Add the Quick Stack View block to a page and it will provide a formatted stack backtrace from the block.
In the edit dialogue you can select where the backtrace will begin:
For syntax formatted output, you may also want to install the Highlighted Code Block.
Also in the edit dialogue you can select who can see the backtrace:
Security Warning: Leaving backtrace information visible on any publicly viewable web site could help a hacker break into your site.
The disadvantage of the Quick Stack View block is that you only get the trace from inside that block. If you are developing a block, block template or single page and want to quickly add a stack backtrace, simply insert the following code into the block view, single page view or template.
echo Loader::helper('format_trace', 'jl_quick_stack_view')->fmt();
Or more verbosely:
$backtrace = debug_backtrace(); $trh = Loader::helper('format_trace', 'jl_quick_stack_view'); echo $trh->fmt($backtrace);
The first form of the above will generate a backtrace from within the helper. The second form will show the backtrace from wherever you make the call to debug_backtrace().
When installed, this override will provide Quick Stack View diagnostics to the core fatal error report.
Within the Quick Stack View package is the file "elements/error_fatal.php". To install the override, this must be manually copied into "site_root/elements/error_fatal.php". There is no automatic installation of this override.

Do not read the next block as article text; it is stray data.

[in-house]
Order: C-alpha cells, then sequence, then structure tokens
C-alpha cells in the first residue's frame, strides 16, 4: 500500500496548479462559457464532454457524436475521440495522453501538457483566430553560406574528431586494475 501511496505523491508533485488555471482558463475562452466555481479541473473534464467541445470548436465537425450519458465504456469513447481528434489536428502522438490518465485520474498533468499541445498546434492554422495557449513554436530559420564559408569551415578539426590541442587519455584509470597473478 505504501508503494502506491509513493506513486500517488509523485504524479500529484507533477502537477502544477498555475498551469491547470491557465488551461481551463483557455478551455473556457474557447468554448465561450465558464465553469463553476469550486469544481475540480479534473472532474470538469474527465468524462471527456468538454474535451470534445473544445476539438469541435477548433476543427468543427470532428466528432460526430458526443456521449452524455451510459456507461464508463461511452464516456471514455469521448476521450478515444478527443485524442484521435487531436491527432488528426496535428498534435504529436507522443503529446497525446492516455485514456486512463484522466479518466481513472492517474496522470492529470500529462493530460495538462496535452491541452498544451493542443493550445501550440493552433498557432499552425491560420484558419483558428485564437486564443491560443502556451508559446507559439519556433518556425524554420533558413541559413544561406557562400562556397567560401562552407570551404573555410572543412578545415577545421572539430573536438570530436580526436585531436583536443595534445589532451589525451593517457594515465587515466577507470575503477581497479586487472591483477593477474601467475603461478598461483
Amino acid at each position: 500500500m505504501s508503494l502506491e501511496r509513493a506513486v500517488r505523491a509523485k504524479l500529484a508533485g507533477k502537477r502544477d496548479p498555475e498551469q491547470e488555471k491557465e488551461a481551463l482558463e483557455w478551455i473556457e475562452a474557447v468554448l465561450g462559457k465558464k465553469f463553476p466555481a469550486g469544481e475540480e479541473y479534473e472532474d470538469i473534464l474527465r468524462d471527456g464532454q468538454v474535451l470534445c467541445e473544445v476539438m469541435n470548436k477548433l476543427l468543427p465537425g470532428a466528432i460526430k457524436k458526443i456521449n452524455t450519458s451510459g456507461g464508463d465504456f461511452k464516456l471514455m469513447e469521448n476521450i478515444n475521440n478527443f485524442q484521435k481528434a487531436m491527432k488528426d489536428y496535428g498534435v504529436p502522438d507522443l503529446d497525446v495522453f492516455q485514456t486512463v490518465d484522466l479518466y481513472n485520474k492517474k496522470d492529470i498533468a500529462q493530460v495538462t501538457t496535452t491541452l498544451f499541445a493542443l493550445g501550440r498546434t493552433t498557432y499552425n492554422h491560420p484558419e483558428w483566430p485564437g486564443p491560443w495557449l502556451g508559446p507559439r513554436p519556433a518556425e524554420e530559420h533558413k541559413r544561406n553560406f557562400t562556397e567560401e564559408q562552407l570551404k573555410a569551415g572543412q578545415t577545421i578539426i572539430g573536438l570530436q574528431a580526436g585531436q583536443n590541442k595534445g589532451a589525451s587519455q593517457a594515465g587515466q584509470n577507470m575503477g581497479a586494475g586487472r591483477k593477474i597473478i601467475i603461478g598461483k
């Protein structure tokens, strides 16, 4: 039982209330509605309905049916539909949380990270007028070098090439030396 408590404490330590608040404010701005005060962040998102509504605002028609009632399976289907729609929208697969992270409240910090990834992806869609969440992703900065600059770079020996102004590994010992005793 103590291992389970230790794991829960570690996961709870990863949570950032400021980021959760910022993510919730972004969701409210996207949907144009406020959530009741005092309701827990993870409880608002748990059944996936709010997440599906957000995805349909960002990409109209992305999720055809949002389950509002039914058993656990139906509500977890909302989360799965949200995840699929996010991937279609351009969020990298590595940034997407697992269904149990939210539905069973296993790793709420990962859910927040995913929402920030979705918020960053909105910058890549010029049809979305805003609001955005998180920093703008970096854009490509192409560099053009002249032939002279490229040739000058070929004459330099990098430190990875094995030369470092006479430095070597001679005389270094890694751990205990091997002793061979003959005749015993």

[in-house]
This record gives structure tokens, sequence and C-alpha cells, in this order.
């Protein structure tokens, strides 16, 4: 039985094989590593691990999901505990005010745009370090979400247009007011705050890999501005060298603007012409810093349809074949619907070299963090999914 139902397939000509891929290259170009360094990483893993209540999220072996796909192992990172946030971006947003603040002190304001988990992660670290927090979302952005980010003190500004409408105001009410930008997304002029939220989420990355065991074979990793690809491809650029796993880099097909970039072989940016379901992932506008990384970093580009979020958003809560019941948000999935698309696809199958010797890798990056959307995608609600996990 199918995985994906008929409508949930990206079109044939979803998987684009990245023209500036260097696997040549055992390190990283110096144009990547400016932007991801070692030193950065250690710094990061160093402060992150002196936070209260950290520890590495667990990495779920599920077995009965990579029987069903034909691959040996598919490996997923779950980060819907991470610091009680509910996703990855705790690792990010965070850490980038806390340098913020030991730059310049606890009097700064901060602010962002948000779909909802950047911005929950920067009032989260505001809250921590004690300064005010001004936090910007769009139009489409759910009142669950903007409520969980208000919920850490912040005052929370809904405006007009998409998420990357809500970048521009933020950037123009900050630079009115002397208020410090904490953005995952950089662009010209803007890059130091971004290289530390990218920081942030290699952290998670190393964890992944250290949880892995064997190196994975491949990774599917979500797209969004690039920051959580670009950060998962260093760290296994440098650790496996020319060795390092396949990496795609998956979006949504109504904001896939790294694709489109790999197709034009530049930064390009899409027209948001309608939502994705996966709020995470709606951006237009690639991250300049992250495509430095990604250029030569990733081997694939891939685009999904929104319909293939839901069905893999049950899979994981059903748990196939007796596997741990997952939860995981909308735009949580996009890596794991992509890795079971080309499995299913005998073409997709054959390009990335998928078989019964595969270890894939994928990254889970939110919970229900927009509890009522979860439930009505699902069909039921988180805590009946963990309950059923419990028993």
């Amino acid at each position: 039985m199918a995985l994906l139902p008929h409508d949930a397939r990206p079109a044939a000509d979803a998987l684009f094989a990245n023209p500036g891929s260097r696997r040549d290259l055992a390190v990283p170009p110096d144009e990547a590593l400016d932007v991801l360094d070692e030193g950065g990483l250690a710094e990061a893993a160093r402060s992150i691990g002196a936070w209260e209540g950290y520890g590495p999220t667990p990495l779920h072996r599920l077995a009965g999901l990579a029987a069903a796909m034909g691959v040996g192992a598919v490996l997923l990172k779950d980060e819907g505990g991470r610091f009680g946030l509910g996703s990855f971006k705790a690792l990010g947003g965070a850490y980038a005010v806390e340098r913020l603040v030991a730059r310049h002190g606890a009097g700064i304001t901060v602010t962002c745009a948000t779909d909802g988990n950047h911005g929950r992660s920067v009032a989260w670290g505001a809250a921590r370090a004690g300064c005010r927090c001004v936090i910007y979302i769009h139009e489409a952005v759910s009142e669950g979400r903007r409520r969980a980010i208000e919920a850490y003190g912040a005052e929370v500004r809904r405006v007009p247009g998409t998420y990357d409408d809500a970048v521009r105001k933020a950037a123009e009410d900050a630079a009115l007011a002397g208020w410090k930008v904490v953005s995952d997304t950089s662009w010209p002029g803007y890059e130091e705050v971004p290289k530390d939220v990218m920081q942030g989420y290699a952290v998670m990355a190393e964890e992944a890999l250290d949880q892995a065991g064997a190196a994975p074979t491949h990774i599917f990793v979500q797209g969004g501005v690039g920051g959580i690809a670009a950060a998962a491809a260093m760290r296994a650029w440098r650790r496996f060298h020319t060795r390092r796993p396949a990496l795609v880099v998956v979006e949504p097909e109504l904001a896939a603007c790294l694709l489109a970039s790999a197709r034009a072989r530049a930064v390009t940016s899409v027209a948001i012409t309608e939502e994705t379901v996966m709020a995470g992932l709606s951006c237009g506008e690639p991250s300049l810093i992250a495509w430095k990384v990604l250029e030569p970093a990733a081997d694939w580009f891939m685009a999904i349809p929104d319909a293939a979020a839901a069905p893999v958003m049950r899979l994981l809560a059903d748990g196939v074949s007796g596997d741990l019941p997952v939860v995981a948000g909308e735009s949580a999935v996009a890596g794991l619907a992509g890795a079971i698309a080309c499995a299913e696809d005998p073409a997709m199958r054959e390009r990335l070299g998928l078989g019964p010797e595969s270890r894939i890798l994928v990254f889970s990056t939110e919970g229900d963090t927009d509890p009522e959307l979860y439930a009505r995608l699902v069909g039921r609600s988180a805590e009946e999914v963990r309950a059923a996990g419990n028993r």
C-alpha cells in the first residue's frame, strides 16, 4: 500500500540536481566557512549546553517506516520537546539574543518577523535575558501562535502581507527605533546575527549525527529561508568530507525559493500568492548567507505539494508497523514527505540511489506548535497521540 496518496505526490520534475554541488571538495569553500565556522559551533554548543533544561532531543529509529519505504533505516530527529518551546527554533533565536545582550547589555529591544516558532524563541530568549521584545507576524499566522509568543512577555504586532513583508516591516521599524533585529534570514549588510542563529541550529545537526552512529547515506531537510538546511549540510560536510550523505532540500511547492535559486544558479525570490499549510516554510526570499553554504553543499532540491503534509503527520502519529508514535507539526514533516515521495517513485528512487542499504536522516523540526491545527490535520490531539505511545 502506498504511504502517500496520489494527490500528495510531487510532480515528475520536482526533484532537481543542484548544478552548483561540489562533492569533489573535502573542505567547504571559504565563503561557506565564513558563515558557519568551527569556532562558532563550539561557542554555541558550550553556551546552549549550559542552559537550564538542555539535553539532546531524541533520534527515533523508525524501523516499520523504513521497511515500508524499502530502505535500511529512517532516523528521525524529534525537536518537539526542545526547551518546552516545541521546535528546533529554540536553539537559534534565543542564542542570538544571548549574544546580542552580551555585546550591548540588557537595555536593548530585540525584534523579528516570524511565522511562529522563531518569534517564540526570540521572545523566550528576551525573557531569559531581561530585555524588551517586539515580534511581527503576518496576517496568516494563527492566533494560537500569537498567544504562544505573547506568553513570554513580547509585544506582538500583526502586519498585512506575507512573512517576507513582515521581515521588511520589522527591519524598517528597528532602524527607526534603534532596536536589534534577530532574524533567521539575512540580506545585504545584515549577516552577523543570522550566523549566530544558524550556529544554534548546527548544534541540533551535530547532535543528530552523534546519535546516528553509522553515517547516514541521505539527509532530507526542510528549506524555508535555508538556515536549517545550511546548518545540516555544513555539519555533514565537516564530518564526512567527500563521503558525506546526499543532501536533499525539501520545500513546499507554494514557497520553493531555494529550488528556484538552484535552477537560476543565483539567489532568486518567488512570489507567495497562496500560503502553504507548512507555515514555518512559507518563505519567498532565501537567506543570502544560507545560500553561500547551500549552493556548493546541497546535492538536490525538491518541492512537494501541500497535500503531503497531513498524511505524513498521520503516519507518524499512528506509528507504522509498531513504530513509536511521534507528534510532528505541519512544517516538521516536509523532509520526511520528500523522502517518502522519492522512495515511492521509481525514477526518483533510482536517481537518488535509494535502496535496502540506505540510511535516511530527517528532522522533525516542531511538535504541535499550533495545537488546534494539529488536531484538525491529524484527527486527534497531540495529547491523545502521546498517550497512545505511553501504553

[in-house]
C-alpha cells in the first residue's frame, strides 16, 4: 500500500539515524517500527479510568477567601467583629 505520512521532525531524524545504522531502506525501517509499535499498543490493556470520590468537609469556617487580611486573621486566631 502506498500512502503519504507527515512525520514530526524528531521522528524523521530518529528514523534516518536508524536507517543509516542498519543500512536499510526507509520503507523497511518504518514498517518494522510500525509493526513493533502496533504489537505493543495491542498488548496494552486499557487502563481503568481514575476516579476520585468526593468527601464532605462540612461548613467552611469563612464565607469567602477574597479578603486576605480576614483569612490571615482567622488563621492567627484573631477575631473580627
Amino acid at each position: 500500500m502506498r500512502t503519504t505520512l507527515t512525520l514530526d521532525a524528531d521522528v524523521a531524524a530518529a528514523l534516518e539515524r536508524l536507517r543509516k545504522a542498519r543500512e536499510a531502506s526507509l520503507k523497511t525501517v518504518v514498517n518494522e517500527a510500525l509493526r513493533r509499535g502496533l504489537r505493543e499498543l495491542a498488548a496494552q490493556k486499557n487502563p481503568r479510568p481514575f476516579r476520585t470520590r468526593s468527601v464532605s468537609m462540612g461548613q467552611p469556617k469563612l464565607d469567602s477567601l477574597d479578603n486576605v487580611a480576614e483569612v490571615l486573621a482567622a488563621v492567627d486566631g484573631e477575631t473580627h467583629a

In some circumstances, particularly where the original error is within a block save, formatting may be stripped from the stack trace. In this situation, the full stack trace can be viewed in the developer console, either as text within the dom element, or as a response within the network tab.
This override breaks one of the fundamental principles of error reporting, in that it adds considerable complexity to the reporting mechanism. Be prepared to remove this override if you encounter errors that cause the reporting to break.
This override is also rather naughty in loading jQuery directly in the code. Again, on sites that are configured to load from a CDN, just doing that could cause script errors.
YOU HAVE BEEN WARNED !!!
A stack backtrace can be a useful starting point when leaning about how concrete5 works to render blocks, block templates and single pages.
You will soon discover that the backtrace is different depending on whether you place the block directly on a page, in a stack, or pull it from another page using an addon like Universal Content puller.
The backtrace is also different depending on what option you choose to start: